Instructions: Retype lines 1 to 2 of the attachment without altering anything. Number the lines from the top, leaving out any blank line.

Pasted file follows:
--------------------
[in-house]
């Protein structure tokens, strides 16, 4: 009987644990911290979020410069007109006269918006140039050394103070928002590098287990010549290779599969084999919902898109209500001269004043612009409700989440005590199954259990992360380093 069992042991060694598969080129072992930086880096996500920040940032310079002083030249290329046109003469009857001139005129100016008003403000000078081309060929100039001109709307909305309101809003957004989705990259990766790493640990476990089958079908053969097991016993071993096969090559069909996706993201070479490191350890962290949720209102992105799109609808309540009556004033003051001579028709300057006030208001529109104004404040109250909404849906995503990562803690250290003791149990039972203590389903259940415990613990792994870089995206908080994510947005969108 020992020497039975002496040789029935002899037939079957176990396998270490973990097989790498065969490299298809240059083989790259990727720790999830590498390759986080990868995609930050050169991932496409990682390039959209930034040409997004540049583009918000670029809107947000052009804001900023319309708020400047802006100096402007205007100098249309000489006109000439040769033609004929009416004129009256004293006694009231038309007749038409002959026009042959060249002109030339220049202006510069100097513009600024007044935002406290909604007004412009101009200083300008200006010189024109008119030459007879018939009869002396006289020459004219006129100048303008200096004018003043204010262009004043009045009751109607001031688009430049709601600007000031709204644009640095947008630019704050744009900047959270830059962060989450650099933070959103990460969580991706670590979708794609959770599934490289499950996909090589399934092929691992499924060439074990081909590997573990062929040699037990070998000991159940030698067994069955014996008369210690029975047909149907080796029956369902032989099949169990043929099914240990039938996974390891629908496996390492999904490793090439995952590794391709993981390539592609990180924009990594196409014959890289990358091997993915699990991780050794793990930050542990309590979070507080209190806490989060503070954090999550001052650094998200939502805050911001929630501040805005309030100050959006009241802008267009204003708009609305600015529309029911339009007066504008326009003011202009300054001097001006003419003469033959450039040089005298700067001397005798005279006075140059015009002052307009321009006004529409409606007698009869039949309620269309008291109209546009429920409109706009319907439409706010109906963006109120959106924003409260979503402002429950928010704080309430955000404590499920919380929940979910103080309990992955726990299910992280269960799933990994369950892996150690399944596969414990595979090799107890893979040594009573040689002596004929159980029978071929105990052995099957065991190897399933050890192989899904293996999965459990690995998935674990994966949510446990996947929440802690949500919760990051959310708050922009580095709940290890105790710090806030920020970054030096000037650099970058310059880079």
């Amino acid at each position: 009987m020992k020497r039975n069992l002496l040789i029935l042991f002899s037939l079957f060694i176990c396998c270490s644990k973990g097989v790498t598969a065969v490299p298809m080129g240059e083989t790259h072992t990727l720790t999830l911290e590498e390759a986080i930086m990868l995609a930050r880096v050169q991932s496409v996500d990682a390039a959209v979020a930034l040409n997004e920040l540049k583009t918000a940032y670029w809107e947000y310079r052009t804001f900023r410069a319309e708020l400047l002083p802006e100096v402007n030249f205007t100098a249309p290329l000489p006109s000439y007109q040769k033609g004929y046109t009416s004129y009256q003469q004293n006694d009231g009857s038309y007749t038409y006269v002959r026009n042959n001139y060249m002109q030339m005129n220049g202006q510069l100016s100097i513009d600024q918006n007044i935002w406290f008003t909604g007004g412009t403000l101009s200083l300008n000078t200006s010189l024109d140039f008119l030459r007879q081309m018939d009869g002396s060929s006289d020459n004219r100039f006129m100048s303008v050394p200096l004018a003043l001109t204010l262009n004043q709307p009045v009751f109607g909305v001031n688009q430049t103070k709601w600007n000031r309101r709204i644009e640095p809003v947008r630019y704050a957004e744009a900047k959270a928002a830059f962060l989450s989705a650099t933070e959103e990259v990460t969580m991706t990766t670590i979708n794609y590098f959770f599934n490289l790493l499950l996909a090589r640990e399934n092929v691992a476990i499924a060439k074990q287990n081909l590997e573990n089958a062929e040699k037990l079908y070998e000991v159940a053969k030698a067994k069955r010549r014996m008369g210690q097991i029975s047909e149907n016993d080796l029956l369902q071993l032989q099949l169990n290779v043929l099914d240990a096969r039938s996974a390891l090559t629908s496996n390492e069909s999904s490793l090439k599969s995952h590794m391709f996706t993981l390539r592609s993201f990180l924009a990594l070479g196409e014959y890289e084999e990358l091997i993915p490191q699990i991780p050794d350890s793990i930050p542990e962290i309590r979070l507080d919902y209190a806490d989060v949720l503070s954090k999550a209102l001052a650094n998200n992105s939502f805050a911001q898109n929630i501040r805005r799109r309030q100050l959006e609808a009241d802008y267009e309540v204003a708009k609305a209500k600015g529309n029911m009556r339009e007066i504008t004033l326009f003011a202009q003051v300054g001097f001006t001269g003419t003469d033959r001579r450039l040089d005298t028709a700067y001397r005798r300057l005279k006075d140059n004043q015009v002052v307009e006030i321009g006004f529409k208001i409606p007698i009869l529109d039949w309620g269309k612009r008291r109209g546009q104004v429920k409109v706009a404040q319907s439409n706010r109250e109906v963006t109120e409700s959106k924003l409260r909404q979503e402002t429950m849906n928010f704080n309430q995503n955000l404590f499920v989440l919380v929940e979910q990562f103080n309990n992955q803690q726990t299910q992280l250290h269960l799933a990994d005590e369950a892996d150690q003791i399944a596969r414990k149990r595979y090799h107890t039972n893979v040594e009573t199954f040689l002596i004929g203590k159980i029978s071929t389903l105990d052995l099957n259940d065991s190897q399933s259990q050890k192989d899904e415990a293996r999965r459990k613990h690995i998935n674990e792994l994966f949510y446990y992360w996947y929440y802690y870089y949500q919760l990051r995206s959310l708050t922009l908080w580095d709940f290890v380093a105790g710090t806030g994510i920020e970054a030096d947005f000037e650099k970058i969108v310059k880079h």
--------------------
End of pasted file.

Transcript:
[in-house]
């Protein structure tokens, strides 16, 4: 009987644990911290979020410069007109006269918006140039050394103070928002590098287990010549290779599969084999919902898109209500001269004043612009409700989440005590199954259990992360380093 069992042991060694598969080129072992930086880096996500920040940032310079002083030249290329046109003469009857001139005129100016008003403000000078081309060929100039001109709307909305309101809003957004989705990259990766790493640990476990089958079908053969097991016993071993096969090559069909996706993201070479490191350890962290949720209102992105799109609808309540009556004033003051001579028709300057006030208001529109104004404040109250909404849906995503990562803690250290003791149990039972203590389903259940415990613990792994870089995206908080994510947005969108 020992020497039975002496040789029935002899037939079957176990396998270490973990097989790498065969490299298809240059083989790259990727720790999830590498390759986080990868995609930050050169991932496409990682390039959209930034040409997004540049583009918000670029809107947000052009804001900023319309708020400047802006100096402007205007100098249309000489006109000439040769033609004929009416004129009256004293006694009231038309007749038409002959026009042959060249002109030339220049202006510069100097513009600024007044935002406290909604007004412009101009200083300008200006010189024109008119030459007879018939009869002396006289020459004219006129100048303008200096004018003043204010262009004043009045009751109607001031688009430049709601600007000031709204644009640095947008630019704050744009900047959270830059962060989450650099933070959103990460969580991706670590979708794609959770599934490289499950996909090589399934092929691992499924060439074990081909590997573990062929040699037990070998000991159940030698067994069955014996008369210690029975047909149907080796029956369902032989099949169990043929099914240990039938996974390891629908496996390492999904490793090439995952590794391709993981390539592609990180924009990594196409014959890289990358091997993915699990991780050794793990930050542990309590979070507080209190806490989060503070954090999550001052650094998200939502805050911001929630501040805005309030100050959006009241802008267009204003708009609305600015529309029911339009007066504008326009003011202009300054001097001006003419003469033959450039040089005298700067001397005798005279006075140059015009002052307009321009006004529409409606007698009869039949309620269309008291109209546009429920409109706009319907439409706010109906963006109120959106924003409260979503402002429950928010704080309430955000404590499920919380929940979910103080309990992955726990299910992280269960799933990994369950892996150690399944596969414990595979090799107890893979040594009573040689002596004929159980029978071929105990052995099957065991190897399933050890192989899904293996999965459990690995998935674990994966949510446990996947929440802690949500919760990051959310708050922009580095709940290890105790710090806030920020970054030096000037650099970058310059880079």